Tech Swap

See What Happens When A Cat® Racing And A Cat Dealer Technician Trade Places For A Day.


If you have looked at job postings anywhere recently, you will have noticed that the bulk of them are technician postings. It’s no secret that this career field faces a critical shortage of skilled tradesman. With at least part of that shortage being due to generational misinformation where getting a college bachelor’s degree is presented as more valuable than gaining skills in a trade. This has led to our current predicament where good techs are hard to find. Even here at Wheeler almost every department is looking for skilled technicians. Of course Wheeler hasn’t just idly sat by either as several steps have been taken to help tackle this shortage. From the in-house apprentice program to their involvement with the Diesel Tech Pathways Group Wheeler is trying to do their part to help address this issue. So when Caterpillar reached out to Wheeler with the idea of swapping a shop technician with a NASCAR tech in an effort to showcase the places this trade can take an individual, the answer was a resounding “yes!”   

The scope of this video idea was impressive for such a simple idea. Fly a technician out from Wheeler Machinery to North Carolina, where our sister dealership Carolina Cat would host the shoot since its closest to the Richard Childress Racing campus. Now, I’ve been to Pensacola Florida for military training and Wheeler sent me to Milton Cat in Boston for a training course, but I’ve never been to the mid part of the East Coast. Naturally, the first thing I noticed was the humidity. Though we might not feel it with the rain and the snow that we get in Utah, we are very much so a desert climate and the air doesn’t have a chewiness to it like the states along the coast have. The second thing I noticed was how green everything was. The highways are walled by a lush forest of aged oak, pine and hickory trees. I caught myself remarking to the Cat film crew over and over how we “don’t have this many trees back home” and eventually realized how annoying that must sound. Lucky for me, the understood and got a laugh out of it.   

The shoot started at 0800 sharp in a conference room Carolina Cat reserved for us. I met my counterpart Blake Zobrist and we quickly got to talking shop as we both mic’d up and got wired in. Within thirty minutes we were shooting and learning rather rapidly that it’s a lot harder to act on camera than the pros make it look. There was no script and the dialogue was entirely organic to the moment and the scene. Of course, with no script it meant that the scene was redone time and time again because we kept messing up words and laughing at mistakes. Eventually we got the yard scene done and quickly moved on to the other shoot locations in the dealership.   

Our scene in parts went much smoother and we were feeling confident in our presentation when we moved to the scene in the shop. For the shop scene we were lucky enough that a Carolina Cat tech was pulling the transmission out of a 745 haul truck and already had the cab off. Despite us having to borrow his project for an extended period of time he was very amiable about the situation and even jokingly asked us if we were going to have the trans out by lunch time. Sadly, our confidence vanished rather quickly as our acting screw ups quickly began to plague our dialogue. With lunch weighing heavily on our minds we were rapidly losing focus and really had to buckle down to get the shot and the scene we were looking for. Finally on take seventeen we got it!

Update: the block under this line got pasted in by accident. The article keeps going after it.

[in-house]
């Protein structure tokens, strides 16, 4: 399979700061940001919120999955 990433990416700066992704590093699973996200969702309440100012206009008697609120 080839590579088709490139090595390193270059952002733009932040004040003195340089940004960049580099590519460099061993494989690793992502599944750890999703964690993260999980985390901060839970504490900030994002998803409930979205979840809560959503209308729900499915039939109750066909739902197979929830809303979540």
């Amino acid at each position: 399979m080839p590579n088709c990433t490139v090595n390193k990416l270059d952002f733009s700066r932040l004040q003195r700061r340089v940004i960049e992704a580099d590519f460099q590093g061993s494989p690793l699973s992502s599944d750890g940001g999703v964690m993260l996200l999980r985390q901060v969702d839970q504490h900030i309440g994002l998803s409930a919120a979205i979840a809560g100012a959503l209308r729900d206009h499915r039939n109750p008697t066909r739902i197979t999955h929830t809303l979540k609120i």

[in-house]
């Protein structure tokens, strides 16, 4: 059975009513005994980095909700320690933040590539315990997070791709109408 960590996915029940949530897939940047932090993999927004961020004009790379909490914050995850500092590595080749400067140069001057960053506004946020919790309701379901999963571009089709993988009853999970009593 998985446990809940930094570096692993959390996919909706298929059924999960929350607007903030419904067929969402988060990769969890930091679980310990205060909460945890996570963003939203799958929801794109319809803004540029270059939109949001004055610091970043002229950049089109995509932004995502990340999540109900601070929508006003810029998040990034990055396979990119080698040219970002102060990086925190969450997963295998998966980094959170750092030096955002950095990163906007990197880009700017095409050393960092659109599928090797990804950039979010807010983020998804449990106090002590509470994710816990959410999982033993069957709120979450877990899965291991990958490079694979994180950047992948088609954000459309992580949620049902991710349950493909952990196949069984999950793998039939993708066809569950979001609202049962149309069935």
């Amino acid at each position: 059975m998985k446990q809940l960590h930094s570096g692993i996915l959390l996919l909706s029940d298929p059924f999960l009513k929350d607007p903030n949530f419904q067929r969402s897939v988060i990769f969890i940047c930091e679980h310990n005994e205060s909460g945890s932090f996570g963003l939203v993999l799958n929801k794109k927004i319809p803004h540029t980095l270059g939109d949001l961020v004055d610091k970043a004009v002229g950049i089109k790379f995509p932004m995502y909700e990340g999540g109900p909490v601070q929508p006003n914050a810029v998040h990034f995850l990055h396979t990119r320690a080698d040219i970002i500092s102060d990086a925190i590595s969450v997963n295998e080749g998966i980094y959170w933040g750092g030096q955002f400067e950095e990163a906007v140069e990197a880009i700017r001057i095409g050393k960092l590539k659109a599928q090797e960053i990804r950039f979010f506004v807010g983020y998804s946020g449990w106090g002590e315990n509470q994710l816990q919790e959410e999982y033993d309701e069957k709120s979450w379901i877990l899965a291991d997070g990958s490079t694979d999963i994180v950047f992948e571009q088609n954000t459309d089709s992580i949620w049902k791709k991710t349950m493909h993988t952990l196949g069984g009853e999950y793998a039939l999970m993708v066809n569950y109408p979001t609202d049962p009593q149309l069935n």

After a much-needed lunch break we moved the shoot into the Carolina Cat CRC where a wise old technician was tearing down a C-18 for a high hour rebuild. We persuaded him to allow us to borrow his tools and pull the crank out for the scene only after some reassurance that I was an actual mechanic and not just an actor pretending to be one. After pulling two main caps I handed the gun to Blake and let him gun the rest of them off. Interestingly enough, he had never used a ¾ impact before as there is nothing on a racecar which requires such force for removal. Gun in hand, he made quick work of the main caps and moved the jib into position for picking. After a quick check on SIS to show Blake the next step we yarded the crank from the block and set it on a pallet to close out our shoot at the main shop.

Our last scene for the day wasn’t going to be shot at the shop, instead it would be shot at Carolina Cat’s Rental Store. Once we got our shooting equipment moved to the Rental Store and set up, the Caterpillar side of the shoot was wrapped up with a reaction interview and a technician interview. The whole experience had given me a better understanding on how fast paced a production style shoot is and a better appreciation of the stress experienced by everyone. That was only day one though… Day two was right around the corner.   

For the second half of the shoot we carpooled to the Richard Childress Racing campus thirty minutes north of our hotel and met up with our RCR Liaison. Two steps into the building and it was like stepping into another world. Four road course cars were lined up front and center for fans of the races to come in and take photos and for folks like us to gawk at.  Everything we saw from where we stood spoke of class and prestige. The tile we stood on was dazzled by dazzling our eyes, lit up by the recessed lights hidden high in the vaulted ceiling. A glass case with trophies stood at the far end of the cars. The  50th year commemorative plaque shone prominently on the wall with a custom made Caterpillar Racing stand set beside it. Yeah, we knew we were in the right place.